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Jewish Wedding Day Customs
A Reform Perspective by Rivka C. Berman

 • Giving Tzedaka on Wedding Day
 • Fasting and Prayer
 • When NOT to Fast

Giving Tzedakah – Charity
Your wedding day is an amazing moment in time. What can be more incredible than finding your soul mate with whom you are about to begin a new life. A day of blessing, a day of wonder. So share the wonder and the blessing, make this a day of total happiness. Open your heart to the happiness coming in and share your bliss by spreading the good feel.

And is there any day more exciting for a father and mother than the day their baby is getting married? Hearts overflowing, gratitude abound, tears of joy. A ripe time for sharing the blessings.

Express your gratitude for your good fortune. Give charity in honor of your nuptials or your children’s marriage. Help your synagogue. Fund a poor couple’s wedding. Provide food for hungry children. Build homes in Israel or in your own country for the less fortunate. To keep the good coming yoru way, bestow good on others.

Fasting and Prayer
Wedding days begin lives anew. In Jewish thought, this meant the forgiveness of all past sins, and brides and grooms responded by approaching their wedding day as a personal Yom Kippur by fasting until the conclusion of the ceremony. Most Reform couples do not fast because it is a hardship and distraction from the spirit of the day.

When Not to Fast
Couples do not fast when their wedding is celebrated on minor festivals like Chanukah, Purim, on Tu B’Shevat – the 15th of Shevat, Tu B’Av – the 15th of Av, rosh chodesh - the beginning of a new Jewish month, and isru chag – the day after a major Jewish holiday.

(Weddings are not held on Shabbat and Jewish festivals)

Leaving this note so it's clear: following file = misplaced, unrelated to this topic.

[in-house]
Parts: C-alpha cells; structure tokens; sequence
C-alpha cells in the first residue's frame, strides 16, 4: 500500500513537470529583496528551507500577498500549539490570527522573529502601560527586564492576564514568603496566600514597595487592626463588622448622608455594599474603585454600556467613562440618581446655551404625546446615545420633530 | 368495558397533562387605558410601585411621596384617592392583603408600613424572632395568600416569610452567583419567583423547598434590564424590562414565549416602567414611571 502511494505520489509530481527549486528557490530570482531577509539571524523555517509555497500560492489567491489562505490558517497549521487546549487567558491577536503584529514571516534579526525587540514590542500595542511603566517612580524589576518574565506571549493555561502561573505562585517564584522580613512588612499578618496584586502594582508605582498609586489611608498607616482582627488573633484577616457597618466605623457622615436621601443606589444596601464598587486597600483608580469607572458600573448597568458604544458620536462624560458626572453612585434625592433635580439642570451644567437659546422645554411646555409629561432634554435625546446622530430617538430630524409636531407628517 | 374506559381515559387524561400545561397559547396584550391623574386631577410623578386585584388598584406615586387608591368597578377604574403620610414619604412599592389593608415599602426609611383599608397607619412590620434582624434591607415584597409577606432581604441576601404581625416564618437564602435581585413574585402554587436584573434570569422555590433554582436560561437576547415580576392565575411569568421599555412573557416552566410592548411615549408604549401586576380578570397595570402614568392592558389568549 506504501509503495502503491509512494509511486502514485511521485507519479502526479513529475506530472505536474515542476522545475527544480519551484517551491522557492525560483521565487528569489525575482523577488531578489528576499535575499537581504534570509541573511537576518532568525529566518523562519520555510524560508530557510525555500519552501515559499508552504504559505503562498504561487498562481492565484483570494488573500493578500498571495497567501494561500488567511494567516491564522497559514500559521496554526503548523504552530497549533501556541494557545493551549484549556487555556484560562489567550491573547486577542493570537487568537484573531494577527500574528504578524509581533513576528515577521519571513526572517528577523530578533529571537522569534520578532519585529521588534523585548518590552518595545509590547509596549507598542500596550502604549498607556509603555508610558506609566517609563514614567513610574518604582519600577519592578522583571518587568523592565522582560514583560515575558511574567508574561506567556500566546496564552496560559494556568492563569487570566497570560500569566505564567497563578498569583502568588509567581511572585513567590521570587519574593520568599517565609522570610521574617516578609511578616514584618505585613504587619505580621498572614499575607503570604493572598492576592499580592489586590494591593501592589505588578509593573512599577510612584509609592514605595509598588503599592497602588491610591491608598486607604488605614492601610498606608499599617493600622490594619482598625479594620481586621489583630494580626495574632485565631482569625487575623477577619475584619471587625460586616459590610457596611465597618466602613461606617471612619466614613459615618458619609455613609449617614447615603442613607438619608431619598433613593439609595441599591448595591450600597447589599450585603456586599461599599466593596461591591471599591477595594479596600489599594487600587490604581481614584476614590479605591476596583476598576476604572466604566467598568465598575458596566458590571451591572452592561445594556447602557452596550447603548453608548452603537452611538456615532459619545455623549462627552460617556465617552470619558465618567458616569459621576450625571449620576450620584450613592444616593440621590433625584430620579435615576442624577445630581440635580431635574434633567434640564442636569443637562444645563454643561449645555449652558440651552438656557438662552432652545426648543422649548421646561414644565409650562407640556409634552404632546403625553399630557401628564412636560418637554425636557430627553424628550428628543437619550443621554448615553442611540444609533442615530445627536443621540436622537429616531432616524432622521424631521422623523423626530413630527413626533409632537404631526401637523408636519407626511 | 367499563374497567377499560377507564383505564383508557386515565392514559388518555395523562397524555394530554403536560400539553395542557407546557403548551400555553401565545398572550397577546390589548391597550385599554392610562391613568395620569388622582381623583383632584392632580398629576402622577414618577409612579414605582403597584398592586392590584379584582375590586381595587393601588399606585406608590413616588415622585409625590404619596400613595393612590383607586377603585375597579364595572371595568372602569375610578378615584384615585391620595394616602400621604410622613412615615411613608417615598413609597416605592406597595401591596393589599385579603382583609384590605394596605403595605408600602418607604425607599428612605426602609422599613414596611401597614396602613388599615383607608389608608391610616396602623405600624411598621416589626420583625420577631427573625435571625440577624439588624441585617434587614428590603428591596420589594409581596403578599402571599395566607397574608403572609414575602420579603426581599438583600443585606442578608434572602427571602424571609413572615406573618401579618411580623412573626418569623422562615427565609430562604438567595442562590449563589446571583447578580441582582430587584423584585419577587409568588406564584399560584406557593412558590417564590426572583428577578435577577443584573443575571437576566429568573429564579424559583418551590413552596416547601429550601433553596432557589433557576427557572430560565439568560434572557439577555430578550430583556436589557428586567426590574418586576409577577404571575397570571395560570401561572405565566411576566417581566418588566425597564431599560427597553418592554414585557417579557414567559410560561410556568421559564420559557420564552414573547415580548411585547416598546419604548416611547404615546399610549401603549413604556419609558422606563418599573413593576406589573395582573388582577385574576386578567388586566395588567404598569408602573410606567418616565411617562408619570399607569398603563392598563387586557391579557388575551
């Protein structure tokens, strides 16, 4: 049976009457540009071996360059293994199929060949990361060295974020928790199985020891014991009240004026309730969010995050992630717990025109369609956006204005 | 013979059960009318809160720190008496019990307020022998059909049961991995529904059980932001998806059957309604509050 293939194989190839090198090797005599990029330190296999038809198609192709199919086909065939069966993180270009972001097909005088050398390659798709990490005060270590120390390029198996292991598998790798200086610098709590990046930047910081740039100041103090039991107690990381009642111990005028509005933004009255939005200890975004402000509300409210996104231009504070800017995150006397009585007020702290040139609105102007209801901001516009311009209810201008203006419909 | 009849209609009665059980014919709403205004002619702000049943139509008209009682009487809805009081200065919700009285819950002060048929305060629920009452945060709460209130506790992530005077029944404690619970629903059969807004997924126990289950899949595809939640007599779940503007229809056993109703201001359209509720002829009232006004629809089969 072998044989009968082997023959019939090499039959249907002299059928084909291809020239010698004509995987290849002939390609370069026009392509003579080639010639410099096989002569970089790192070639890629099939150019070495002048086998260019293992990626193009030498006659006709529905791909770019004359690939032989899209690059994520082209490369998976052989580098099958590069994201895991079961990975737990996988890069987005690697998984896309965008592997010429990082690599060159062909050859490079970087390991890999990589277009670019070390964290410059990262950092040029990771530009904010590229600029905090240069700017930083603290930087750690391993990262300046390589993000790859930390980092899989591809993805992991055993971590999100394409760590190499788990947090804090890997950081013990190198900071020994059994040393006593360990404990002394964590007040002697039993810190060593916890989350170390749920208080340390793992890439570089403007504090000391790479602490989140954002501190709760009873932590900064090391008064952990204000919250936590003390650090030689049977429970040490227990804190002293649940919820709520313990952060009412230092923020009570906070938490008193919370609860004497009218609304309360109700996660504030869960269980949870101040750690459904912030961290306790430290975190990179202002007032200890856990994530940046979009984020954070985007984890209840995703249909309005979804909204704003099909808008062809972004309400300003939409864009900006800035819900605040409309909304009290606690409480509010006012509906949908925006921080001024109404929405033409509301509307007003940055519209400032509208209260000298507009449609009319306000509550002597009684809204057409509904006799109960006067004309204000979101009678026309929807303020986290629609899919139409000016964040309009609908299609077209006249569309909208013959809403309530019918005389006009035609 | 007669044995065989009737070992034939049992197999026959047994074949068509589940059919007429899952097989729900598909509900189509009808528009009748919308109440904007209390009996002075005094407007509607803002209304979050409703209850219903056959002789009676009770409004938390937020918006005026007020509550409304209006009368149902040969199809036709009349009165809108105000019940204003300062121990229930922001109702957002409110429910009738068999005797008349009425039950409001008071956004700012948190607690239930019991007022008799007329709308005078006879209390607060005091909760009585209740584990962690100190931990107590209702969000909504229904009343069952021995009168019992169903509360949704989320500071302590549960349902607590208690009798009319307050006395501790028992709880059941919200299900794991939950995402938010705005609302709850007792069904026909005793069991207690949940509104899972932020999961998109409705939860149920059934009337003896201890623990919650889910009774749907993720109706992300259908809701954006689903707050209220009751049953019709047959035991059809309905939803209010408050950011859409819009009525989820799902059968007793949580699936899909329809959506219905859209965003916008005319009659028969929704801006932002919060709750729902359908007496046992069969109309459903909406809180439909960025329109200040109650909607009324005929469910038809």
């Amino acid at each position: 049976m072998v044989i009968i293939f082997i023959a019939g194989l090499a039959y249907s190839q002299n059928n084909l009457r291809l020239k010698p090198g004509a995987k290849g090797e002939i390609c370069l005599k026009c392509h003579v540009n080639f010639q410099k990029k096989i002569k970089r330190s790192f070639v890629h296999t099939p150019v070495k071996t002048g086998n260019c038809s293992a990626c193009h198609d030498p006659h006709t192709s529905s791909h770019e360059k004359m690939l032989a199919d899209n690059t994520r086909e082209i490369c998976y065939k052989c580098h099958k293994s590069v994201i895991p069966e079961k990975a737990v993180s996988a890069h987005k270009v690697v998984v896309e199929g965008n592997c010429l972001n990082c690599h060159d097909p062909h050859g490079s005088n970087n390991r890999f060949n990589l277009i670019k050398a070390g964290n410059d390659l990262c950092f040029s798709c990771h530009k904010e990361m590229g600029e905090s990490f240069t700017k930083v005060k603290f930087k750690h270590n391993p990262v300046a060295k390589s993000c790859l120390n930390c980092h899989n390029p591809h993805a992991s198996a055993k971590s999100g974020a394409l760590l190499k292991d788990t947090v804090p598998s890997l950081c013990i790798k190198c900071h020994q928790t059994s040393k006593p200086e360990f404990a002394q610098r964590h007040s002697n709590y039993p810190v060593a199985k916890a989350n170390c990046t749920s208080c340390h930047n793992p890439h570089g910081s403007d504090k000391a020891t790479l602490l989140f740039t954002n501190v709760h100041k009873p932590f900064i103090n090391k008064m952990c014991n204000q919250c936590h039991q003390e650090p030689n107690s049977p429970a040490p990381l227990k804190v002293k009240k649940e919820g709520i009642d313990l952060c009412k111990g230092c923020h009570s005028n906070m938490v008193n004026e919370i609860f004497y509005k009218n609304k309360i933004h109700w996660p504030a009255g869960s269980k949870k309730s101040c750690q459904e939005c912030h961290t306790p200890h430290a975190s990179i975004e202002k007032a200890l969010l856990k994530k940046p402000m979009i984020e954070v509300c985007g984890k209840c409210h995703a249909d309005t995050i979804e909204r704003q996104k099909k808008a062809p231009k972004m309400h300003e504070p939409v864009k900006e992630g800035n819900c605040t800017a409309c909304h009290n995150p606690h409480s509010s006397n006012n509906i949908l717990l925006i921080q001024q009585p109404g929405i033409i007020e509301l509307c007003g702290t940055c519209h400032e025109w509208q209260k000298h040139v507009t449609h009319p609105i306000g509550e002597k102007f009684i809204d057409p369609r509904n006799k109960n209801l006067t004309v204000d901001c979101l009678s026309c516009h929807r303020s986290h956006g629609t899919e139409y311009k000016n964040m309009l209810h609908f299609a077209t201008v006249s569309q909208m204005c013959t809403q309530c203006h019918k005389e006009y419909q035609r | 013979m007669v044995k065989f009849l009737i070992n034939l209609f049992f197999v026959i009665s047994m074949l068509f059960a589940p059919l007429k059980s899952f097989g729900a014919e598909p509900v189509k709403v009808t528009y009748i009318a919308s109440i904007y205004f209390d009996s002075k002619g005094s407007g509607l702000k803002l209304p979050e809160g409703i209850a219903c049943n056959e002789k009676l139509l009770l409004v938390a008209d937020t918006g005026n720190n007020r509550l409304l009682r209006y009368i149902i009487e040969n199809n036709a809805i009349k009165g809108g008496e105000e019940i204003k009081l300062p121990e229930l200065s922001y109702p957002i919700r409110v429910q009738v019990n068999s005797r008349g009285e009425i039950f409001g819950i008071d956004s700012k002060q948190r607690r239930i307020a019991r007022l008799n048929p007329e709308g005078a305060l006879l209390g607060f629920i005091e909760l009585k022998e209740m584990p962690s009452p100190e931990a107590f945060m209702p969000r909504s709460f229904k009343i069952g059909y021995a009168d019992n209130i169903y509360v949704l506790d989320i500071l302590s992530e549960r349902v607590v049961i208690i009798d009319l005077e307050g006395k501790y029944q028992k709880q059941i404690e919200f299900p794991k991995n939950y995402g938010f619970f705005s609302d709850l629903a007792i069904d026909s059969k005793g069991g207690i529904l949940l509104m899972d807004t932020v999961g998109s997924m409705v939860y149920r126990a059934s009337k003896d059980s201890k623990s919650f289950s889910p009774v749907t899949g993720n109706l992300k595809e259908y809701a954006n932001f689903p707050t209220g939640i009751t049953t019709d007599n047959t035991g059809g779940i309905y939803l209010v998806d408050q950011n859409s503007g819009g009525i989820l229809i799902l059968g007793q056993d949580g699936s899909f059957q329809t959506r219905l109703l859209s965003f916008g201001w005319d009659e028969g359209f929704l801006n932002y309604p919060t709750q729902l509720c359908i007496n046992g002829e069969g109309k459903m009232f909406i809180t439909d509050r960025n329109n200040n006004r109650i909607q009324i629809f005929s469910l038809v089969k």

Dating Jewish
• The Dowry (Nedunia)
• Matchmaker, Matchmaker Make me a Match!
Forbidden Marriages
• Engagement: Announcement and more
Marriage: A Jewish Perspective
Setting a Date for the Celebration of a Jewish Wedding
Double Wedding, Double the Fun?
• Jewish Wedding A Second Time Around
Mikvah:The Ritual Bath
Aufruf – A Torah Honor for the Groom
• Wedding Day Customs
• The Ketubah: The Jewish Marriage Contract
• The Reform Ketubah Text and Translation

• Ketubah Designs and Designation
• The Bedeking Ceremony: Veiling of the Bride
• The Chuppah - the Wedding Canopy
• Chuppah: Make Your Own Chuppah
• The Processional and the Chuppah Ceremony
• Jewish Wedding Ceremony Part I: The "Erusin" - the Engagement

• Jewish Wedding Ceremony Part II: The Ring and Its Significance
• Jewish Wedding Ceremony Part III: The Ketubah Reading
• Jewish Wedding Ceremony Part IV: Nesuin, the Marriage Ceremony
• Jewish Wedding Ceremony Part V: Breaking the Glass

• Yichud: Bride and Groom Retreat from Crowd for Alone-Time
• Jewish Wedding Reception Customs and Traditions

• Shana Rishona: The First Year of Marriage
• Practical Tips: List of things to bring to your wedding


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